#11: Sleepyhead

Lockdown in England continues – as does our online poetry community, Try to Praise the Mutilated World. The prompts are here every day, and free. Access to our Facebook workshopping group costs £10, and lasts for the duration of this lockdown. The group is a place for mutual feedback, and is private so that your work in progress is unpublished. We have guest readers via Facebook Live on a Sunday – today it is Forward Prize-winning Malika Booker. Join us at any time through November. See the PayPal button at the bottom of this post.

Did you sleep well? Sleep is the hard-earned peace at the end of the day, the time when dreams defragment the brain’s hard drive – and your subject for today.

Sleep is an abandonment, a supremely physical act of letting go. Yours may be triggered by a nightcap, an audiobook – or fever, the motion of a boat, fatigue after running a marathon, the sound of a Russian woman folding towels. Some of you fallen asleep somewhere you shouldn’t – at a party, at your desk, during sex – or you have you nodded off on the bus, and missed your stop. Think about the room you normally sleep in; how it feels, what sounds or sensations there are, what book is tucked under the pillow. Think too about the most remarkable places you’ve slept. I’ve slept in a Greek monastery and in the bellies of tall ships; on the shores of Ullswater in a sleeping bag; in many anodyne hotels and a few dodgy youth hostels; and at festivals, with distant music booming in my ears. Where have you laid your head down – and where are you sleeping nowadays, when so many options are unavailable?

For most of us sleep is a refreshing ceasefire. Other poor souls wake up at 3am staring doom in the face. If that is you, then tell us what keeps you awake at night. Be specific, because a phrase like ‘worry’ is so generic that your reader will pass by without registering the actual feeling. ‘Ian being a dick again about the car park,’ or ‘the fact that Vanuatu is sinking’ would do it. Night sweats, a prowling cat, a baby that you temporarily want to smother; the aftermath of an argument; a frozen shoulder; a bottle of Merlot; the prompt you are writing for a poetry blog; all of these might keep you awake. If your first instinct is comedic, don’t be afraid to go dark. It’s night time, after all, when most of us crash out.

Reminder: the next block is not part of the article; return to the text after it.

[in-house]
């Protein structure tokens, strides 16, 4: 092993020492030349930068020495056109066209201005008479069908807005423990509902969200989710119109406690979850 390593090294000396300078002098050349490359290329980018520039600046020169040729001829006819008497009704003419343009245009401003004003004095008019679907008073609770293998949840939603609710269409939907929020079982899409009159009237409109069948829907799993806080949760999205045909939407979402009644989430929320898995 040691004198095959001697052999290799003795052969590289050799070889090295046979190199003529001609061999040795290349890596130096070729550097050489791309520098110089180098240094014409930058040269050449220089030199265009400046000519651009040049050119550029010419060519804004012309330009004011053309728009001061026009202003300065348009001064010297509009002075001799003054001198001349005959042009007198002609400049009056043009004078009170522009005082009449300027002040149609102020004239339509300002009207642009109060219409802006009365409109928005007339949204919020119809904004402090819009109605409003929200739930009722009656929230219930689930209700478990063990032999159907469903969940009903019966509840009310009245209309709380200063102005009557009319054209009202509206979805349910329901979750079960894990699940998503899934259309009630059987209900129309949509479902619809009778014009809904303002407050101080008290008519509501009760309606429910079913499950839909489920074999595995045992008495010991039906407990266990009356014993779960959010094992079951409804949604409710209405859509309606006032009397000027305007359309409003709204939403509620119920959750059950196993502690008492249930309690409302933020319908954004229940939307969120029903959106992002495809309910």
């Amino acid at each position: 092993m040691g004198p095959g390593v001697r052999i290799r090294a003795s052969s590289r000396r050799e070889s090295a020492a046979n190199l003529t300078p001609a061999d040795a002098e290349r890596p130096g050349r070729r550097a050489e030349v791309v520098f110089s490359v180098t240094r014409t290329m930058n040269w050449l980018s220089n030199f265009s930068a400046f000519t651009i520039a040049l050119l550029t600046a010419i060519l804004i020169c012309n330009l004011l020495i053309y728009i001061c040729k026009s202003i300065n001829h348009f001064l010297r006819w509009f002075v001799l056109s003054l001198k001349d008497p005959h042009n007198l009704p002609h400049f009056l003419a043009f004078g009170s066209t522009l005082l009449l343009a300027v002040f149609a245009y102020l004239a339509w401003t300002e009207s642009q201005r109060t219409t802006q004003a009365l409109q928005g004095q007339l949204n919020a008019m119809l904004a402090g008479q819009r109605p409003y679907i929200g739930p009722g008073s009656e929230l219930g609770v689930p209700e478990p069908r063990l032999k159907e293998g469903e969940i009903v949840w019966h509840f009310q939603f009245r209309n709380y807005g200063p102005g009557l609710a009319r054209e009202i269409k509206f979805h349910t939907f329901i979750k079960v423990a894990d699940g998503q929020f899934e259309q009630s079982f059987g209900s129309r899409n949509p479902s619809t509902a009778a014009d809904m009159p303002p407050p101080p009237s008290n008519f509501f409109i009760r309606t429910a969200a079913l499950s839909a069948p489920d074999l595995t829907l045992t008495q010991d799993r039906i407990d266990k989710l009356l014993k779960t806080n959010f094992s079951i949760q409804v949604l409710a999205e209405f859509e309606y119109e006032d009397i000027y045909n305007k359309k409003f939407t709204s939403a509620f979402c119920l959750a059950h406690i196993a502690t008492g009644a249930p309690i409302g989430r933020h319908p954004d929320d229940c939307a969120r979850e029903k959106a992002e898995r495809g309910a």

If you sleep alone, tell us what pleases and displeases; what you miss and what you revel in. If you share your bed with someone, think about the shapes and sounds you make in your dozing and dreaming. There might be a rhythm to your sleeping, or a dance in the way your bodies fit together. Does your other half get up at 4.00 to make a cup of tea, then come back with cold feet? Where do they go when they sleep? Did you sleep differently with a previous lover, with your toddler – or with the chihuahua?

Write a sleep diary, a lullaby, an aubade, a sheep-counting chant, a celebration of the shared or unshared bed. Write about someone else lost in sleep; the homeless, the genocidal, the blackbird singing from next door’s TV aerial. Whatever your subject is, dive deep. Sweet dreams.

Join our Facebook workshopping group

Join our closed Facebook group at any time in November, for feedback from other poets and access to weekly readings. Pay £10 by PayPal below, then find Try to Praise the Mutilated World on Facebook and ask to join (use the link in the first paragraph above). We are already 300 strong and there’s a lively, friendly community helping each other to write their way through the lockdown.


Published by Jo Bell

Poet, boater, archaeologist and former director of the UK's National Poetry Day. One third of @OnThisDayShe. Erstwhile UK Canal Laureate.

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